, Macy’s and Sears recently settled U.S. Federal Trade Commission lawsuits over claims the companies misled consumers about their “green” products. The suit alleged the retailers sold rayon fabrics labeled as made from bamboo fiber, when none of the plant’s unaltered fiber was woven into the fabric.

“You don’t want to be in that kind situation,” said Gale Tedhams, director of sustainability for Owens Corning, during her education session “Green Marketing” at COMPOSITES 2013. “As sustainability becomes more important to the composites industry, making the right choices can make the difference in being seen as a credible business or engaging in ‘greenwashing’” — providing misleading or false claims about your products.

The U.S. Federal Trade Commission (FTC) has a guideline for “Use of Environmental Marketing Claims,” Tedhams explained, and the document was revised in 2012 with specific language about what firms can and cannot do. She used the FTC guideline to illustrate examples of how to make environmental claims about composite products and processes.

“The purpose of the FTC guide is to make sure companies play fair and don’t deceive potential buyers,” Tedhams said. “When you’re making a claim, you need to make sure you qualify that claim. It’s important to be as specific as possible.” She suggested that attendees follow three general rules for green marketing:

  • Qualifications and disclosures must be clear, prominent and understandable.
  • Specify whether a claim refers to a product, the product’s packaging or portions of both.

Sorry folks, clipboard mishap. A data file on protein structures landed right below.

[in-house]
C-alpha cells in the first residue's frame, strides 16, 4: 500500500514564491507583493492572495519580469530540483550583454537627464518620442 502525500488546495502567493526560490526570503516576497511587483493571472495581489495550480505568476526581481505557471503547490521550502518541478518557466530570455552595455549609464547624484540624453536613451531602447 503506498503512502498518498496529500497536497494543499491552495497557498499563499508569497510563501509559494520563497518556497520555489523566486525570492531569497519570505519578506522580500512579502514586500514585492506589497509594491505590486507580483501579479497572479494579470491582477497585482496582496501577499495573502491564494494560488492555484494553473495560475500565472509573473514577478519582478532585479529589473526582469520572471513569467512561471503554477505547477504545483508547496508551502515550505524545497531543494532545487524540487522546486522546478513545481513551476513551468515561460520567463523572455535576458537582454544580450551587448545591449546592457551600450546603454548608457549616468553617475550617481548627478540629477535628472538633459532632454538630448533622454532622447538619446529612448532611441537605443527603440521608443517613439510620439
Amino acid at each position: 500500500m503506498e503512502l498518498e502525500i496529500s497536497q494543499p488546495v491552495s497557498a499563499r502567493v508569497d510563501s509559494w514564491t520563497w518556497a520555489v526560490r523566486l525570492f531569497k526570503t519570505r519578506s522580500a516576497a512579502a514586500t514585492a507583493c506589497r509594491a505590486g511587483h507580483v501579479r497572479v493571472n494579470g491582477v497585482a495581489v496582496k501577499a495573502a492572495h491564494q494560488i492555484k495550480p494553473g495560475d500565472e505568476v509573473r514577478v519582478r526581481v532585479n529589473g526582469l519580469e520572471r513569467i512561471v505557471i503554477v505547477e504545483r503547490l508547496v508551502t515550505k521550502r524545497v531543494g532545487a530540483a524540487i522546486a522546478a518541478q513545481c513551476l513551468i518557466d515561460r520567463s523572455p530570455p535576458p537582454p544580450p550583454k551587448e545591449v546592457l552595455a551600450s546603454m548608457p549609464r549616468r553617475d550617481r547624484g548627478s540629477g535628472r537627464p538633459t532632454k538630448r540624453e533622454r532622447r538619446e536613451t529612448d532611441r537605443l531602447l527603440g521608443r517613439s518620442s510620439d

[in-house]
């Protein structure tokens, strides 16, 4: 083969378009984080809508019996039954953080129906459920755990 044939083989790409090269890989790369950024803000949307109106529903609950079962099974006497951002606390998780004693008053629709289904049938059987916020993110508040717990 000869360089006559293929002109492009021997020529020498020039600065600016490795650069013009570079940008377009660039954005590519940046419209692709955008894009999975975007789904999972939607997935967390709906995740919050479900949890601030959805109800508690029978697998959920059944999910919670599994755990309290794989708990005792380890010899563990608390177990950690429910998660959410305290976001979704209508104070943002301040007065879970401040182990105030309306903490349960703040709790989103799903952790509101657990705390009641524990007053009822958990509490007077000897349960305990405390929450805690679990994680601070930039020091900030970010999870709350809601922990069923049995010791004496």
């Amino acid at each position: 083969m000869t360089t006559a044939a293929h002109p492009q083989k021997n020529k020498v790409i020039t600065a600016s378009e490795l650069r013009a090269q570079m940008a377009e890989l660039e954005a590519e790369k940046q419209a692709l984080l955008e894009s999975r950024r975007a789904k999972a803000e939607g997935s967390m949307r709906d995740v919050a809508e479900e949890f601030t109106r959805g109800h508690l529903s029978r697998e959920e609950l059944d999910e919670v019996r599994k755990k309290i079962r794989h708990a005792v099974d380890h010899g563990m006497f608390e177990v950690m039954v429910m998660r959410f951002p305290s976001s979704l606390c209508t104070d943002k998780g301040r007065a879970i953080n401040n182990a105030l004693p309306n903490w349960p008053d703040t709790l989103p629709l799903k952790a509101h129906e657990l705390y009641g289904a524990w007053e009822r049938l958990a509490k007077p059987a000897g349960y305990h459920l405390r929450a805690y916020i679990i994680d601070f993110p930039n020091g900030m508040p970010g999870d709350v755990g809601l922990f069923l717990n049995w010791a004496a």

• Claims shouldn’t overstate an environmental attribute.

She pointed out that the FTC revision in 2012 expanded false claim rules to business-to-business transactions and “marketing in any form,” including telephone on-hold messages, logos, product brand names and press releases. The revision states that a green marketing claim is deceptive if it’s likely to mislead a “consumer acting reasonably” and if the claim is likely to change a consumer’s purchasing decision.

Many attendees frenetically took notes as Tedhams listed what she called the “seven deadly sins of green marketing:”

  • Sin of the Hidden Trade-off: suggesting a product is green on narrow attributes without attention to other environmental issues
  • Sin of No Proof: making a claim that can’t be substantiated (underscoring the importance of third-party certification
  • Sin of Vagueness: making a poorly defined or broad claim so meaning is misunderstood
  • Sin of False Labels: giving a product the impression of a third-party endorsement when the product doesn’t have one
  • Sin of Irrelevance: making a truthful claim, but one that isn’t important (for example, calling something “CFC-free!” when CFC is banned nationally).
  • Sin of the Lesser of Two Evils: making a claim that’s true within a product category, but distracts from the greater impact of the product
  • Sin of Fibbing: lying about a product’s greenness

“One big issue with many composites companies is use of generic words like “eco-friendly” and “green” — it’s clear that words indicating a general environmental benefit could be seen as deceptive because it’s too hard to substantiate,” Tedhams says, adding that Owens Corning now deletes those words in all product press releases.